Optical tweezers are able to hold and move microscopic particles just employing laser light.
Therefore, particles can be manipulated in a precise and contact-free way, only using the momentum generated by laser light. This makes laser light tweezers a versatile and powerful tool for various research areas.
How were optical tweezers first discovered and how do they work?
Arthur Ashkin has been awarded with the Nobel Prize for physics in 2018 for “optical tweezers and their application to biological systems”.
The optical tweezers principle is based on the discovery that light has momentum. Once a laser beam is encountering an object such as a glass sphere or a cell, the light will be refracted. In the center of the beam, the light will be brighter and more light is refracted from here than from the outside of the beam. As momentum needs to be constant, the object will be trapped in the center of the beam where the forces generated by refracted light is cancelling out. For optical trapping, laser based optical tweezers are applied which have the optimal properties to generate the optical trap.
In this video, the optical trapping theory as well as optical tweezers are explained and the video also visualizes how laser traps are generated and how laser tweezers work:
What are optical tweezers being used for?
Optical tweezers are applied in a plethora of different research areas such as in cell biology, biomedicine, drug discovery, biochemistry, biophysics as well as in physics or material sciences.
Therefore, the optical tweezers uses are highly diverse. This list just mentions a small selection:
– Cell-based studies: Cell interactions and intracellular manipulations
– Measurement of Binding Forces: Bacterial and viral adhesion studies
– Molecular Motor Studies: Actin & myosin, kinesin & dynein motors
– DNA or RNA binding: Interaction forces, helicase and translocase activities
– Laser Raman Tweezers: Isolation of cells and microorganisms
– Lab-on-a-Chip Device: Biosensor assays
Can optical tweezers be used for single cells?
Yes, optical tweezers are ideally suited to study single cells. Using optical traps, the target cells can be manipulated in a precise and contact-free way thereby avoiding any risks of contaminations. In addition, using infra-red lasers, the cells viability is not compromised during the experiment. Thus, the laser tweezer technology is also suitable for the work with living cells, such as for drug discovery projects.Some optical tweezer systems, such as the MMI CellManipulator, are equipped with a second tweezer level to independently hold two cells or particles at the very same time and to precisely measure their interaction forces by force spectroscopy.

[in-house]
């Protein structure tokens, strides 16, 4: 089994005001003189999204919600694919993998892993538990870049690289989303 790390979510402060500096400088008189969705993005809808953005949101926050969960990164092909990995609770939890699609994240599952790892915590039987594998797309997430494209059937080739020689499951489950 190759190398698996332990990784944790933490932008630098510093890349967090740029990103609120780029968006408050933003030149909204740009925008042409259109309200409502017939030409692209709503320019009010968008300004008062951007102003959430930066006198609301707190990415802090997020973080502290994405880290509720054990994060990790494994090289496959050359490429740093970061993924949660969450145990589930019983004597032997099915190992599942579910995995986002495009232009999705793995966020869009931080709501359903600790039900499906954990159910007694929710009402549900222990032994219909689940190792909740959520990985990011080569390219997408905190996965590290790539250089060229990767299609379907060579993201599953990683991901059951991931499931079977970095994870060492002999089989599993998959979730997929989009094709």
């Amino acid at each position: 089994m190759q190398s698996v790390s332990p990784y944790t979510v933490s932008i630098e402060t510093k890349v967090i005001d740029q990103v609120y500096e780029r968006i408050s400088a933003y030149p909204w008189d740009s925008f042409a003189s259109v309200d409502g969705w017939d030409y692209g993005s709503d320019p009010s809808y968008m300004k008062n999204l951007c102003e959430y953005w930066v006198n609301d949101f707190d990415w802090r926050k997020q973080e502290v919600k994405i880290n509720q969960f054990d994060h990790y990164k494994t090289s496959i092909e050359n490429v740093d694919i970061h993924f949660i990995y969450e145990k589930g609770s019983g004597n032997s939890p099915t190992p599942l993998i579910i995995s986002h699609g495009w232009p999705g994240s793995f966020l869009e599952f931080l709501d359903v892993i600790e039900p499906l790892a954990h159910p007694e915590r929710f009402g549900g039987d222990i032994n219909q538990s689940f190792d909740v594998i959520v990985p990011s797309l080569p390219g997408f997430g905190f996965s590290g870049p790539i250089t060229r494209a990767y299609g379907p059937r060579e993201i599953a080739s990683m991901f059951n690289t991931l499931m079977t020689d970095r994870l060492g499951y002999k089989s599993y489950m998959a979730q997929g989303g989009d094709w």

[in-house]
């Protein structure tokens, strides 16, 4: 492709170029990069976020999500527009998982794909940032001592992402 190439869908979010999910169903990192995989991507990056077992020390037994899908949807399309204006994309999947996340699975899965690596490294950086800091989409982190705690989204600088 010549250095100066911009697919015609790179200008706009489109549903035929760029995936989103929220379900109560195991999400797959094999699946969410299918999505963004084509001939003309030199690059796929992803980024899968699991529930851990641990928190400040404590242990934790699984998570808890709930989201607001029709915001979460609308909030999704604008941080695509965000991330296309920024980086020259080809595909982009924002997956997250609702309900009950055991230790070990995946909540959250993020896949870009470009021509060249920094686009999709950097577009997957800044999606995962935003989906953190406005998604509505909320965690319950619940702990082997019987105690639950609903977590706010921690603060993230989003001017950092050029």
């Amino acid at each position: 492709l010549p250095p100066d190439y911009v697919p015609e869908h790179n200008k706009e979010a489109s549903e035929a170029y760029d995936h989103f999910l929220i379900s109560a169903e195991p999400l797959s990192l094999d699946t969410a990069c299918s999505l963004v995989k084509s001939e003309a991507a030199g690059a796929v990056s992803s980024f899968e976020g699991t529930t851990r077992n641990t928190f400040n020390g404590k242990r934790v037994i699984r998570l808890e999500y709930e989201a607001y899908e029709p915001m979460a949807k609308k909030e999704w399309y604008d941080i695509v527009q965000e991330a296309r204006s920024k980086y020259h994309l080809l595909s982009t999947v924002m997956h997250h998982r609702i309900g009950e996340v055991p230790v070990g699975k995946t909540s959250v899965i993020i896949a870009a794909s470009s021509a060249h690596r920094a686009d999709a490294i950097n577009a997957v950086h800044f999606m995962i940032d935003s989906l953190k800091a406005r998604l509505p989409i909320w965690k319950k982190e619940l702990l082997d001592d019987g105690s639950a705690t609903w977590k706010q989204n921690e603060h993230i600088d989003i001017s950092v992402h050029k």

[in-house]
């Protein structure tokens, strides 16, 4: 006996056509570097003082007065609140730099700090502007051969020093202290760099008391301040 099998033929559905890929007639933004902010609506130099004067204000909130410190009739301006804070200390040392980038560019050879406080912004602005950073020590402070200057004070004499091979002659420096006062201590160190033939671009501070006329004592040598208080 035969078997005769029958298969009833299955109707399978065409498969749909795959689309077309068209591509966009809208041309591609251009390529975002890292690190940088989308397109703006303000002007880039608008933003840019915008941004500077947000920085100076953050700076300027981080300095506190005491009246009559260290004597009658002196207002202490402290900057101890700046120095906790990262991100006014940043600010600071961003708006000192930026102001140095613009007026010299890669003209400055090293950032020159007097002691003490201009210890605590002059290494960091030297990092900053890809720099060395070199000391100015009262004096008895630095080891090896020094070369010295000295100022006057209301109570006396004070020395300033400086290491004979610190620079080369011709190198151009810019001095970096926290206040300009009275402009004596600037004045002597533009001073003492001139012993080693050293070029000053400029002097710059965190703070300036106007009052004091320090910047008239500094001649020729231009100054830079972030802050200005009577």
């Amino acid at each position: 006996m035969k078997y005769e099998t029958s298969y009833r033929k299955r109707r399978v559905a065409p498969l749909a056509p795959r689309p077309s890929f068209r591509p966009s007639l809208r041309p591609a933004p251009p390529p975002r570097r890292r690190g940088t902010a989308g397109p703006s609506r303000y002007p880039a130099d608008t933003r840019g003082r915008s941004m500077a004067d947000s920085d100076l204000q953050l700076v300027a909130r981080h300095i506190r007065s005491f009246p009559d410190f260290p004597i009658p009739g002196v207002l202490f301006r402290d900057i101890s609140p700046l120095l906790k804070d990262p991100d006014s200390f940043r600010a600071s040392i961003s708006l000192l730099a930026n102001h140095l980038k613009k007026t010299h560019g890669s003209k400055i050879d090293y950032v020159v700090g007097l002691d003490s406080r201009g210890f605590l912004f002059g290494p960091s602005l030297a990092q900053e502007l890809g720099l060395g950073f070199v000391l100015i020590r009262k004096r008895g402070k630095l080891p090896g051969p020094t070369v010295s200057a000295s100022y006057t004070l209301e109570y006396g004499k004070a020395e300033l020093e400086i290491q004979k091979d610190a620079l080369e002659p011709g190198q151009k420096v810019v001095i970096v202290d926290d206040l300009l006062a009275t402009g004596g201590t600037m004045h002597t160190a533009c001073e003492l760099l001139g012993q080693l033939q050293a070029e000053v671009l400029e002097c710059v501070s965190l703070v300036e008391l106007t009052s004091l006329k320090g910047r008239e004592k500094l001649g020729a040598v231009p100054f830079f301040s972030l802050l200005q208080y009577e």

Are there any limitations of optical tweezers that I need to be aware of?
Optical tweezers are able to optically trap particles that are transparent for infra-red light and have an optical refraction index n of the object higher than surrounding medium nO > nM. In addition, the particles needs to be between 200 nm – 20 µm in size and should have a relatively smooth surface.
What optical tweezer solutions does MMI offer?
With the MMI CellManipulator, MMI offers a highly versatile multi-beam laser tweezer system to manipulate cells or particles as well as to do force spectroscopy.
The MMI CellManipulator optical tweezers system is based on the mechanical forces arising from a strongly focused laser beam. It enables comfortable, ultra-precise and contact-free manipulation of microscopic particles, single or living cells, or subcellular organisms and the measurement of intracellular activities. Thus, it can hold, move, rotate, join, separate, stretch or otherwise manipulate up to 2 x10 microscopic objects simultaneously or separately in three dimensions by laser trapping. The wavelength of the laser does not interfere with the integrity of living specimens.
Cell sorting and cell positioning can also be accomplished together with the quadrant detector enabling the measurement of binding forces or viscosities at sub-cellular level. Due to multiple ports and dual-level laser integration, the seamless use of different modules and imaging technologies is possible. Automated quadrant detector calibrations routines allow force-distance measurements, so called Force Spectroscopy. An additional feedback module is available for isometric force detections and force clamping.The MMI CellManipulator is highly modular and can be mounted on numerous microscope brands from entry level, mid-range to high-end instruments. In addition, the MMI CellManipulator can be combined with the MMI CellCut laser microdissection system or the MMI CellEctor for microcapillary-based single cell picking. These unique combinations make the MMI CellManipulator a highly versatile optical tweezer system for a plethora of different applications in many research areas from biology and medicine to physics and material sciences.